Wednesday, September 3, 2014

Handwriting Without a Pencil

I never did any pre-writing skills with Builder Boy; I just gave him the pencil with a pencil grip to help and we started in the book. In hindsight, I'm not sure that was the best approach for him. Handwriting has been a tough subject for him, and we've been sadly inconsistent with it. I am happy with the handwriting curriculum I chose; I just think I should have prepared him better.

With Early Bird learning to read early, he was also interested in making letters much earlier than was a developmentally appropriate time to start writing. Handing him a pencil with a grip was not an option. And, while he would ask me how to write a letter, handwriting was the one subject he actively fought me on teaching him. When he was 3 1/2 he received a Leapfrog Scribble & Write . (Click here for my review on it.) It was his favorite present for several weeks, and he played with it a ton. And then he lost interest, and only went back to it from time to time. This past year, when Builder Boy was working on his handwriting workbook, Early Bird begged for his own book. But he didn't want me to show him how to do it. So I gave him a crayon and a cheap workbook with arrows near the letters to show which way to go. That kept him happy for a while. Builder Boy finished the 1st grade workbook (in his 2nd grade year) and I was tired of dealing with it so we dropped handwriting for the rest of the year. (He was doing some writing every day at that point with Writing With Ease.)

Now in the summer before Builder Boy's 3rd grade year and Early Bird's K-5 year, and continuing on through their new school year, I wanted to do some pre-writing skills with both boys; introduction for Early Bird and review/practice for Builder Boy. But I wanted it to be pencil free. I wanted them thinking about the shapes of the letters and the way we make them. And I wanted it to be more kinetic and multisensory than just writing on lined paper with a pencil. (Don't get me wrong; there's a proper time for writing with a pencil on paper.)

And as I thought about it more, it seems like having to learn too many new things at the same time; holding a pencil, moving it the way you want it to, all the while having to also learn and remember how to form letters! Breaking it up, teaching first the way to form the letter shapes so that when they finally do work again with a pencil they only have to think about the pencil and are confident with the letter shape.

I love what Dusty at To the Moon and Back did with her pre-schooler; they did a letter a week and built the letters with various art medium, and made a large tape letter on the floor for her daughter to move along. But my kids need to go at a faster pace; they're older, and already reading.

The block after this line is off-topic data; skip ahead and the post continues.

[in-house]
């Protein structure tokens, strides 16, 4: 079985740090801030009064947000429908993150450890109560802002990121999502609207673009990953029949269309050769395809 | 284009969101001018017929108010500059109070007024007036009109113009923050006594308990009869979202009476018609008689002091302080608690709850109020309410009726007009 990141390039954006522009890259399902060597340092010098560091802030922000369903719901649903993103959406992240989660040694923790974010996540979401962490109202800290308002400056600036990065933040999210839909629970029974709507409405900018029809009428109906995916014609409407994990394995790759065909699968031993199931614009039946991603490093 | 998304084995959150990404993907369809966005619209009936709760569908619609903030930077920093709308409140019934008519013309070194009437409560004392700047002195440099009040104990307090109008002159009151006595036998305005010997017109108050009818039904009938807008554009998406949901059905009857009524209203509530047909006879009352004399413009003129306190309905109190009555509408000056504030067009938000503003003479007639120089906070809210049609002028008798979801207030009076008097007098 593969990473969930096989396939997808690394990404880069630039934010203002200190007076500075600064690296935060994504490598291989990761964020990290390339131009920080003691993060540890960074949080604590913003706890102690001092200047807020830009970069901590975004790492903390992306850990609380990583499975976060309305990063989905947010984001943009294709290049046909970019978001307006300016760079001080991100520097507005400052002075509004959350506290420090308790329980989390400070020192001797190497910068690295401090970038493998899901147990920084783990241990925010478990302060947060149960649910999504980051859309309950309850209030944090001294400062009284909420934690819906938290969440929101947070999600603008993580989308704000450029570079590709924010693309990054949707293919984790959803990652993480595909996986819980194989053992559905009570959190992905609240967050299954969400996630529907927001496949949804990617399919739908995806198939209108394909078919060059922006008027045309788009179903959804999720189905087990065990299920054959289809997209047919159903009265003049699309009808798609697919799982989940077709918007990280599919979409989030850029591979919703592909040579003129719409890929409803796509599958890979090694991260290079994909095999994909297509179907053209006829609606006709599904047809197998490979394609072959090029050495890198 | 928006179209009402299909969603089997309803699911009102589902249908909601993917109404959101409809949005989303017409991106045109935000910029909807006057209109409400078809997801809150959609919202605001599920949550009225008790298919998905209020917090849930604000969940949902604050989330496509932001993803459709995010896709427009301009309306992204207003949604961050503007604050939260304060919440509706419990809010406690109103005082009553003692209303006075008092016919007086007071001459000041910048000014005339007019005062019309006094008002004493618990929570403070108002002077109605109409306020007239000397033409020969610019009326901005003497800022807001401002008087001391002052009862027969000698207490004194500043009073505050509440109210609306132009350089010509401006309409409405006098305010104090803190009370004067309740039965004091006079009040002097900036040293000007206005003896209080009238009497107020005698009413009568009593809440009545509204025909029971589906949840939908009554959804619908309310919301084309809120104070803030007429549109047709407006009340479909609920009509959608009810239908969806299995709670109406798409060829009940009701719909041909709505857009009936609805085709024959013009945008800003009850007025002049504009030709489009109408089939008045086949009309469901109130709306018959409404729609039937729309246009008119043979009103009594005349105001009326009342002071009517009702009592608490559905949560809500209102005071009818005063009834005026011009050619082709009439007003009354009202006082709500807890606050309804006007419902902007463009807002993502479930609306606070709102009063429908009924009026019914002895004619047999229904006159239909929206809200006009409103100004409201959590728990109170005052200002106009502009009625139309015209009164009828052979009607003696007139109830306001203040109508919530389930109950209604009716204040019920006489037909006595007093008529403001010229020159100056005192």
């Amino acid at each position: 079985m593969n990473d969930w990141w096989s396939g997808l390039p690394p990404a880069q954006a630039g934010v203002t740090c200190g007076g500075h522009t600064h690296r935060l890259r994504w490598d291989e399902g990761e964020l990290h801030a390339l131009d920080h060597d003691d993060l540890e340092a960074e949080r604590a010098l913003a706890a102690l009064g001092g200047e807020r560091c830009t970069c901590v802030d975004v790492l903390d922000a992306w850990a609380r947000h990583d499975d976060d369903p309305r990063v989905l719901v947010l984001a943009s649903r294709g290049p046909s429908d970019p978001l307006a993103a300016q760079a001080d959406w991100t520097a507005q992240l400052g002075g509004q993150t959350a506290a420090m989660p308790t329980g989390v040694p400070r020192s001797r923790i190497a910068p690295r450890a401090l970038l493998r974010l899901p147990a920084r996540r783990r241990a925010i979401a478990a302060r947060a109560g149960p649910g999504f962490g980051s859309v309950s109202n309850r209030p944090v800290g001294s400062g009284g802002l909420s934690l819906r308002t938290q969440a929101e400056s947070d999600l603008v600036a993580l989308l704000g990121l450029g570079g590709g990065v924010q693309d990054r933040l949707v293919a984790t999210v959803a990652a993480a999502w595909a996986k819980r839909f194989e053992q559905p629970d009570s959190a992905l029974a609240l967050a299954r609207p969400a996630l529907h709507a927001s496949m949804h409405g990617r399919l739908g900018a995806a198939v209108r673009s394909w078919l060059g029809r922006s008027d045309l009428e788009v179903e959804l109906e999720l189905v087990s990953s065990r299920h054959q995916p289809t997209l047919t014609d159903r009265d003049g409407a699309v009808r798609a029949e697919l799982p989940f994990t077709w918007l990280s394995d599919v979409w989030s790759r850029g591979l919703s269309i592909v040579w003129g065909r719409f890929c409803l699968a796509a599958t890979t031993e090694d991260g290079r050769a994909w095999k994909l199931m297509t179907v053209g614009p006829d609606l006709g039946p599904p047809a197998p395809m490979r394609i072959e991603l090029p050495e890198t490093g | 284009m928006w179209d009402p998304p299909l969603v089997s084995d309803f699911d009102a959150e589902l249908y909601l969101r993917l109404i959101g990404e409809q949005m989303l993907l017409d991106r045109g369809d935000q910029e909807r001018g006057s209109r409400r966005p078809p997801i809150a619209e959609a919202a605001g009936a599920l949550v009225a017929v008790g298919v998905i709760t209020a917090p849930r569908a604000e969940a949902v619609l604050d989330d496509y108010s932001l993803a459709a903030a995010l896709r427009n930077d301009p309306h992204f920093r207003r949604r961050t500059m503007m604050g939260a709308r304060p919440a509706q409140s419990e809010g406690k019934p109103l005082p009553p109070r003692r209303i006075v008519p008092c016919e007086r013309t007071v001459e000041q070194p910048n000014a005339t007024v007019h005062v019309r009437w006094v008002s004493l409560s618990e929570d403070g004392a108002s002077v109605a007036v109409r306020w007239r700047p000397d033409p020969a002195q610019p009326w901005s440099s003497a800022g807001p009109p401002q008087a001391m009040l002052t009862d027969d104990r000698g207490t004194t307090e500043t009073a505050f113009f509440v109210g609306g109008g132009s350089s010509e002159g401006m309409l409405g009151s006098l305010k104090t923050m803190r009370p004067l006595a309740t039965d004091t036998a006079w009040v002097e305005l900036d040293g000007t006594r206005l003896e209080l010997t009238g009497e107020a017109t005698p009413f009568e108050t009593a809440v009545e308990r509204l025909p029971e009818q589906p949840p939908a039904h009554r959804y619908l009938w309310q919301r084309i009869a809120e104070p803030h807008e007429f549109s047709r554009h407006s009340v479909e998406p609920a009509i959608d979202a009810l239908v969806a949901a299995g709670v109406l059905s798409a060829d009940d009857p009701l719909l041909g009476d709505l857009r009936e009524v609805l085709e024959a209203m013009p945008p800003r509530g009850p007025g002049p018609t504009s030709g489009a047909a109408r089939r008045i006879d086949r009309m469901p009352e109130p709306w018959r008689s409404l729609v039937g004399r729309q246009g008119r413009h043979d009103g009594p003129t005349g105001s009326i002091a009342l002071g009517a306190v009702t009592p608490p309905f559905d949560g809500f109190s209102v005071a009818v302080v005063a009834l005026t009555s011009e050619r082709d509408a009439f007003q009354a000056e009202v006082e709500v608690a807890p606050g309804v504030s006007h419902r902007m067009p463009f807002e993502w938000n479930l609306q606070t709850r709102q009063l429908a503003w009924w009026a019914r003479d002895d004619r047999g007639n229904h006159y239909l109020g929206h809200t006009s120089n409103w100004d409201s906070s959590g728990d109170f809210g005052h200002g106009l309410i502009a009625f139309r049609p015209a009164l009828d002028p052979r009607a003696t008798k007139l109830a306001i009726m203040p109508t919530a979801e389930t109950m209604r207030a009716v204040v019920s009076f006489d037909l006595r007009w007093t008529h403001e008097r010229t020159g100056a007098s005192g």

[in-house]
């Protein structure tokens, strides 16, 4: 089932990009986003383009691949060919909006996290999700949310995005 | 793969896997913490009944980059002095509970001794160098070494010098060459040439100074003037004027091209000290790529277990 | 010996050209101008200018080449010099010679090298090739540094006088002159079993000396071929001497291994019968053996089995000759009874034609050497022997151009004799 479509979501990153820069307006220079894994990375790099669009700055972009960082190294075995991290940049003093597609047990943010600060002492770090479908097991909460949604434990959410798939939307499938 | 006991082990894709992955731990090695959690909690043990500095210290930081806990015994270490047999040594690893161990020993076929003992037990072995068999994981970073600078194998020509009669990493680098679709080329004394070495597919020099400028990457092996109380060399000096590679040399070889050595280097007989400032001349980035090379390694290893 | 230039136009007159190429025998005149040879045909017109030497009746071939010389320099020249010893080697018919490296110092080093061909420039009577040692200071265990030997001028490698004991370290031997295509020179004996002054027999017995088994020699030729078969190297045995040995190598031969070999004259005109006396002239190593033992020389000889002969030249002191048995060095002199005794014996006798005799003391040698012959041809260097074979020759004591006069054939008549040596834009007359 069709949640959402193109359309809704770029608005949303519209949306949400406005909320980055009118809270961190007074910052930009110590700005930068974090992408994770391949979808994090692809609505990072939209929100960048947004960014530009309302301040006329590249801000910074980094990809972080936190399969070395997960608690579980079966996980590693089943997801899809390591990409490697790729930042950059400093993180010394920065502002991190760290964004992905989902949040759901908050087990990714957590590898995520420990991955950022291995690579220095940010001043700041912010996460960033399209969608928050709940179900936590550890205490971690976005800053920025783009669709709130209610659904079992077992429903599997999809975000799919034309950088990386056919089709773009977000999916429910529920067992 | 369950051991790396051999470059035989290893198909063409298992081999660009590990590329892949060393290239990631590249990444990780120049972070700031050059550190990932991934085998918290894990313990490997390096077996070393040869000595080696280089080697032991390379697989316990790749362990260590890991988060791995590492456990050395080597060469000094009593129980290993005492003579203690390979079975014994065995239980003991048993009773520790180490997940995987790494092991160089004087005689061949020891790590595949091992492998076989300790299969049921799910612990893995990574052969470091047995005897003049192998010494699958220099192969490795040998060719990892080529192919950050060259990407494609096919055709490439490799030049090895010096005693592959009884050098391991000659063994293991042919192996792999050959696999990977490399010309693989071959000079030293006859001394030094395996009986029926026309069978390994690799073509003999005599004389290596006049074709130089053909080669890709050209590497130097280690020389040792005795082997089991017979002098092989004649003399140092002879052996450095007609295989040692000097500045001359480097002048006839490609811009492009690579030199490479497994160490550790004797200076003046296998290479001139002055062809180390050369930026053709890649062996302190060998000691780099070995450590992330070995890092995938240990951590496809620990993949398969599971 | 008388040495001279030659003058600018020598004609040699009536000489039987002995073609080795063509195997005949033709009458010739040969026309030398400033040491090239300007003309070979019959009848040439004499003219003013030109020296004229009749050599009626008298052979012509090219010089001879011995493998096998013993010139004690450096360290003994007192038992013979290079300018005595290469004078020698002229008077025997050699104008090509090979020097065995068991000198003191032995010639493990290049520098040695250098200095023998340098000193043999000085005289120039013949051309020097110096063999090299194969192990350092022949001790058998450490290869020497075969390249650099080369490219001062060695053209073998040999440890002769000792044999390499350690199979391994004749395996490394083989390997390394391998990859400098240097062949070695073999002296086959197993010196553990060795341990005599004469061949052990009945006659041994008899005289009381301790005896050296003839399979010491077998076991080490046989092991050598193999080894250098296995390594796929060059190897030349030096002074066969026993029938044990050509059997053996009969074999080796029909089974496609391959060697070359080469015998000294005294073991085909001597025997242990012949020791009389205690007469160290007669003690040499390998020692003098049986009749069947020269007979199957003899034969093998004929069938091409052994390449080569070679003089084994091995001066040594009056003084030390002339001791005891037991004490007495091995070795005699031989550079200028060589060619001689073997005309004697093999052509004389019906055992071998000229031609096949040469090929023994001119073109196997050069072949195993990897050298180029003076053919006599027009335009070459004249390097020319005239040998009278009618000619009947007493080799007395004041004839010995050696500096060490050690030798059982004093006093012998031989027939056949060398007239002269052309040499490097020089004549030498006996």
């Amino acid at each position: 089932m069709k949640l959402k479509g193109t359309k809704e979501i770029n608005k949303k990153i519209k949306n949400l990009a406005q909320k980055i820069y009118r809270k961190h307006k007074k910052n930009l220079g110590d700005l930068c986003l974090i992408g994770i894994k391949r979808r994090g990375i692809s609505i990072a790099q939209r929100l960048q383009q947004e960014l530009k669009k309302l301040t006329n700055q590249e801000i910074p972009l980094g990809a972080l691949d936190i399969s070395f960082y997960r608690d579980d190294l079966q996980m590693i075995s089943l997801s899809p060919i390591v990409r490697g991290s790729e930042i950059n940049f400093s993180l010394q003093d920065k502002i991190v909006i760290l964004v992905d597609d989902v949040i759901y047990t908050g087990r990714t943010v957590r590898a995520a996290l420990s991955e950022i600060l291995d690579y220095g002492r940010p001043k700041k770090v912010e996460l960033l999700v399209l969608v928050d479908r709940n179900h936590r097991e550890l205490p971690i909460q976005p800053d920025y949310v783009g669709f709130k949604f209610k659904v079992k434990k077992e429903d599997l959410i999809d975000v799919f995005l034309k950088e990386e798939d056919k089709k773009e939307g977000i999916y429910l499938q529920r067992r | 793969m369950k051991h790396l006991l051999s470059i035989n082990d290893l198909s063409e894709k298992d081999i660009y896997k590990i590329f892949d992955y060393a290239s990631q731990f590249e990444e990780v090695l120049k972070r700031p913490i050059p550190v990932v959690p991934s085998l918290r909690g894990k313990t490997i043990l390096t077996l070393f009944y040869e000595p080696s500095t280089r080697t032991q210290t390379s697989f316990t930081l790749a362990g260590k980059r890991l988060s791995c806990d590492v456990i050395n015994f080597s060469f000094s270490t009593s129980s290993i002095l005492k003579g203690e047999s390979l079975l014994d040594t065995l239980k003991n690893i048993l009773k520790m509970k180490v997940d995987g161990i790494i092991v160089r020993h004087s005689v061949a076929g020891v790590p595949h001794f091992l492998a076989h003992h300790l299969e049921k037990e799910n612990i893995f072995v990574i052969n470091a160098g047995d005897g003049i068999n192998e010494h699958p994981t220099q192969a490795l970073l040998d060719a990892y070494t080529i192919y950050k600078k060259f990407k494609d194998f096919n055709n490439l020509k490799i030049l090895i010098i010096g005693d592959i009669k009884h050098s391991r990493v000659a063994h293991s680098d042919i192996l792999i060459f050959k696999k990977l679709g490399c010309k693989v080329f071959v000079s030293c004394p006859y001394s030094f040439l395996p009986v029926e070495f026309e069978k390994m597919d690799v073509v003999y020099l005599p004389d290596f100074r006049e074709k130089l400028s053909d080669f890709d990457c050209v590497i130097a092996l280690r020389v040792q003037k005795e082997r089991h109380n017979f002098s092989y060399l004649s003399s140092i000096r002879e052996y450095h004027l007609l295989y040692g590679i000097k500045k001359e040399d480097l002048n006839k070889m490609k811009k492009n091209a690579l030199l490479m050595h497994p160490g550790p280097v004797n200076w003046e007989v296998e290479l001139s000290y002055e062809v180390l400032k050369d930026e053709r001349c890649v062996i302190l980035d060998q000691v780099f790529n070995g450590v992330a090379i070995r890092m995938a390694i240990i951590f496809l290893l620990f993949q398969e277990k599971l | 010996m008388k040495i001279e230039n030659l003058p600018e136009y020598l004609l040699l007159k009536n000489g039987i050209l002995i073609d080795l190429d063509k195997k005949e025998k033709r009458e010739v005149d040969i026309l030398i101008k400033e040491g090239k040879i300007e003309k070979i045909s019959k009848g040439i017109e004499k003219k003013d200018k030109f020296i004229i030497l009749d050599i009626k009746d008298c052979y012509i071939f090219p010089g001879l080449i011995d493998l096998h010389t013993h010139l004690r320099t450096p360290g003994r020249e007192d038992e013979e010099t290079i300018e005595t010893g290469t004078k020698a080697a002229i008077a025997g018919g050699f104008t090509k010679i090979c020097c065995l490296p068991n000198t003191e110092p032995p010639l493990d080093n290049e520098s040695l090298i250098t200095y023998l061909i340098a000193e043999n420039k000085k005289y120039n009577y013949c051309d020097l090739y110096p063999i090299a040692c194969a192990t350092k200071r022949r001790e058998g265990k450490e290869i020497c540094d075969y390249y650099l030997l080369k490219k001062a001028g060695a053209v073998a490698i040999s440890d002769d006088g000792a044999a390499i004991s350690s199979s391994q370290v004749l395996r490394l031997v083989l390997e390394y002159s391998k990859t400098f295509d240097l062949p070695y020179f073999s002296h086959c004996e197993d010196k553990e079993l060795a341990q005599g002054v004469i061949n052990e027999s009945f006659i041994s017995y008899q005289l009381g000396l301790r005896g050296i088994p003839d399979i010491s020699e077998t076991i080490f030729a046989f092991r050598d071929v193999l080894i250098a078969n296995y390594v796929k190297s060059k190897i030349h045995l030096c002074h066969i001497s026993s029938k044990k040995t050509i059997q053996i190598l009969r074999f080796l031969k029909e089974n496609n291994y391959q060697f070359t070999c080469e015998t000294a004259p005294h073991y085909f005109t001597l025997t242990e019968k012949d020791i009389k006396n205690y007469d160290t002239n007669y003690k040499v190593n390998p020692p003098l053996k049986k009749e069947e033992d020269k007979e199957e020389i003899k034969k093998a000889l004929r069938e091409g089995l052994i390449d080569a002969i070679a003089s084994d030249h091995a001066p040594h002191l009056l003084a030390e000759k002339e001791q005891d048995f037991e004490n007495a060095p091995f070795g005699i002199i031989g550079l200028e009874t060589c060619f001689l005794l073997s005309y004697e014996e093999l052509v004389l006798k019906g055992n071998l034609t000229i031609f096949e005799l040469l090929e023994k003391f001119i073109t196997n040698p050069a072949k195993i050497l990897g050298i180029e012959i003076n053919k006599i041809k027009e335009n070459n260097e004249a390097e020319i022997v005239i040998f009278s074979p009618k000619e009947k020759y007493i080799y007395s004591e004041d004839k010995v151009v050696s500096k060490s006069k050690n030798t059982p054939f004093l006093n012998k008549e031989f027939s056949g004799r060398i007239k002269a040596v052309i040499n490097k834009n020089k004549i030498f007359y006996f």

So I re/introduced the first group of letters in the ZB workbook, l, L, t, T, i, and I to them with finger paint.

And then shaving cream on bright dishes (4/$2 at Wal-Mart.) With the shaving cream I didn't realize before hand what a mess it would be. Builder Boy was going to the bathroom and washing his hands a lot. And Early Bird wouldn't touch it, but opted to use a popsicle stick instead. Next time we do it this way, we're going to use whipping cream; much easier to get off your hands, if you know what I mean. Edited later to add: use a large table spoon to smooth it back so you can write again! So much better than using your hand!

Then we did made letters in dry rice. Next with paint and a paintbrush. Then we made the letters with playdough, and then with strips of paper with arrows. Once we had done the letters many times over in all the various mediums, I "tested" them by asking them to do it with markers on plain paper. Once I was confident that they were making these letters the way I want them to, we moved on to the next group of letters in the Zaner-Bloser workbook.  
We will continue doing each set of letters in all the various mediums until we have finished all the letters. Once we have finished, then we will go back to the workbooks with pencils. I can see from watching that this review and reinforcement was necessary for Builder Boy. And I think this is a better way to introduce letter making to kids. Even, or maybe especially, for early learners like my Early Bird.

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